‘iCarly’ Star Jennette McCurdy Says Nickelodeon Offered $300,000 to Keep Quiet About Alleged Abuse

The actress made this claim in her new memoir “I’m Glad My Mom Died”

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Jennette McCurdy, who starred in “iCarly” alongside Miranda Cosgrove and Nathan Kress, revealed in her new memoir “I’m Glad My Mom Died” that Nickelodeon offered her $300,000 to stay quiet about alleged abuse she faced at the hands of who she calls “The Creator.”

According to McCurdy, “The Creator” touched her shoulders inappropriately and encouraged her to drink alcohol when she was 18. McCurdy doesn’t name names; however, Dan Schneider was the creator and showrunner for “iCarly” as well as “Sam & Cat” until he was let go from the network in the spring of 2018.

A rep from Nickolodeon did not immediately respond to TheWrap’s request for comment. 

“My shoulders do have a lot of knots in them, but I don’t want The Creator to be the one rubbing them out,” she said, according to an excerpt published in Vanity Fair. “I want to say something, to tell him to stop, but I’m so scared of offending him.”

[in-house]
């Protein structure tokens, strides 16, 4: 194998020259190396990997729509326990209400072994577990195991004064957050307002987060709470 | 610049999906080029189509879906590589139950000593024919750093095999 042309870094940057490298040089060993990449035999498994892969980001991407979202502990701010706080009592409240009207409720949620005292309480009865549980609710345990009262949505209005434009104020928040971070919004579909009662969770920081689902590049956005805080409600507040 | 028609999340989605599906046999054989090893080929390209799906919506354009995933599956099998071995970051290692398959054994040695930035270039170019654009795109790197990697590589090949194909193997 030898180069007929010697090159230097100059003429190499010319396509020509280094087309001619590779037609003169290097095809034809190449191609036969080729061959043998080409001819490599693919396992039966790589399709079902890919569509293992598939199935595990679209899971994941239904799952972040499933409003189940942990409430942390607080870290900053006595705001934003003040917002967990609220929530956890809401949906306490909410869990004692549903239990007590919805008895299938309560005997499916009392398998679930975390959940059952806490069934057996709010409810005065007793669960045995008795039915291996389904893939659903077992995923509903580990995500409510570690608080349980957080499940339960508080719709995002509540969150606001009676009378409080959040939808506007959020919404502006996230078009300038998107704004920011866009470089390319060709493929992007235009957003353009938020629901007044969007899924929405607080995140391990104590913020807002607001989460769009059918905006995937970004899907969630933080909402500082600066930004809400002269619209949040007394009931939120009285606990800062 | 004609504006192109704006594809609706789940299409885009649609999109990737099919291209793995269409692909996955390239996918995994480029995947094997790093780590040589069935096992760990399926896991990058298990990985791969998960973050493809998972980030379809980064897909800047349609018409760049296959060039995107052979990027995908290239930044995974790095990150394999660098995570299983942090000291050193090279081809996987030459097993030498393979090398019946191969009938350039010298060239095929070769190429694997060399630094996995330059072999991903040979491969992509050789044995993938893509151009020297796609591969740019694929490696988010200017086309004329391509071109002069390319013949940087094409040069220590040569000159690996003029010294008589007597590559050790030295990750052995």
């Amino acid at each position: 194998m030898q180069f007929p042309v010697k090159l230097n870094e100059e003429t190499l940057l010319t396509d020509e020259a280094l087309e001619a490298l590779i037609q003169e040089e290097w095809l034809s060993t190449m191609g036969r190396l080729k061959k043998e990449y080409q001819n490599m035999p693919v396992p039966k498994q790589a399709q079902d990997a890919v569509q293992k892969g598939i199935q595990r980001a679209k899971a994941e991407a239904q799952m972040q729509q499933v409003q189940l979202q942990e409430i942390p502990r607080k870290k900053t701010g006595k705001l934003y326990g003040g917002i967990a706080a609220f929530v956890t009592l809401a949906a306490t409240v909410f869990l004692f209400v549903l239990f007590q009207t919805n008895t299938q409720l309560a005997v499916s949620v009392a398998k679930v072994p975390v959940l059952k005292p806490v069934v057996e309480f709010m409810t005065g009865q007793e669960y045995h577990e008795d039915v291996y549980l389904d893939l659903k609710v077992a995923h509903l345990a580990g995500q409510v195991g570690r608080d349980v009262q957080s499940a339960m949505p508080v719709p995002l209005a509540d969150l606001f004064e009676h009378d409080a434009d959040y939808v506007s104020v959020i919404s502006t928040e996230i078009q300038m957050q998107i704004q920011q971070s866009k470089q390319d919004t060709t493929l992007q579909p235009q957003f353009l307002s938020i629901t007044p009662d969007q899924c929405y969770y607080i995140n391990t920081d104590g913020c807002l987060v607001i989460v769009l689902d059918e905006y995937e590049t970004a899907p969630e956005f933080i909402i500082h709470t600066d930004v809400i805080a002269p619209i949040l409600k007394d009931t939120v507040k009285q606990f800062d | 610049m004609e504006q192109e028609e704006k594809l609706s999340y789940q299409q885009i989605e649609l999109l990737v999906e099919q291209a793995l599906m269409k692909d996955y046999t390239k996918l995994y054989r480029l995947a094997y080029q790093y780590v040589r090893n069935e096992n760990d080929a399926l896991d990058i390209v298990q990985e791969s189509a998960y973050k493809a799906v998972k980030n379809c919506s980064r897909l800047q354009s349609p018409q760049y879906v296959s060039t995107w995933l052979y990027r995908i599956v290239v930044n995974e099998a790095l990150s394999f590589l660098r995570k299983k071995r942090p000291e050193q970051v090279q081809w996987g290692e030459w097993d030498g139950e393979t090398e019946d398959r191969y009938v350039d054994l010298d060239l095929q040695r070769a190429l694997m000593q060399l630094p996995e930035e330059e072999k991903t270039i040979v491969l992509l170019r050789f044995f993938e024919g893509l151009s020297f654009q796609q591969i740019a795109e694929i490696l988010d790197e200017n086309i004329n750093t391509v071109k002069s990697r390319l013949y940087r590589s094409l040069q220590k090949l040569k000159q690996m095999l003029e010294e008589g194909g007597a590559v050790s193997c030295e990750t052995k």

McCurdy played Sam Puckett in the original “iCarly” series, playing the title character’s best friend. She also starred in a spinoff series “Sam & Cat” with Ariana Grande, who played her character Cat from Nickelodeon’s “Victorious.”

In reference to drinking alcohol, McCurdy recalls another push from “The Creator” comparing “iCarly” to “Victorious.”

“The ‘Victorious’ kids get drunk together all the time,” he allegedly said. “The iCarly kids are so wholesome. We need to give you guys a little edge.”

McCurdy says she turned down the nondisclosure payment offer from the network.

“They’re giving you $300,000 and the only thing they want you to do is never talk publicly about your experience at Nickelodeon,” one of her managers told her. McCurdy then writes that these experiences relate to “The Creator.”

“Nickelodeon is offering me $300,000 in hush money to not talk publicly about my experience on the show? My personal experience of The Creator’s abuse? This is a network with shows made for children,” McCurdy continues. “Shouldn’t they have some sort of moral compass? Shouldn’t they at least try to report to some sort of ethical standard?”

McCurdy’s book, “I’m Glad My Mom Died” publishes August 9. The title alludes to McCurdy’s troubled relationship with her late mother, Debra, who exerted strict measures of control through food, her career and bodily examinations, according to an interview in The New York Times.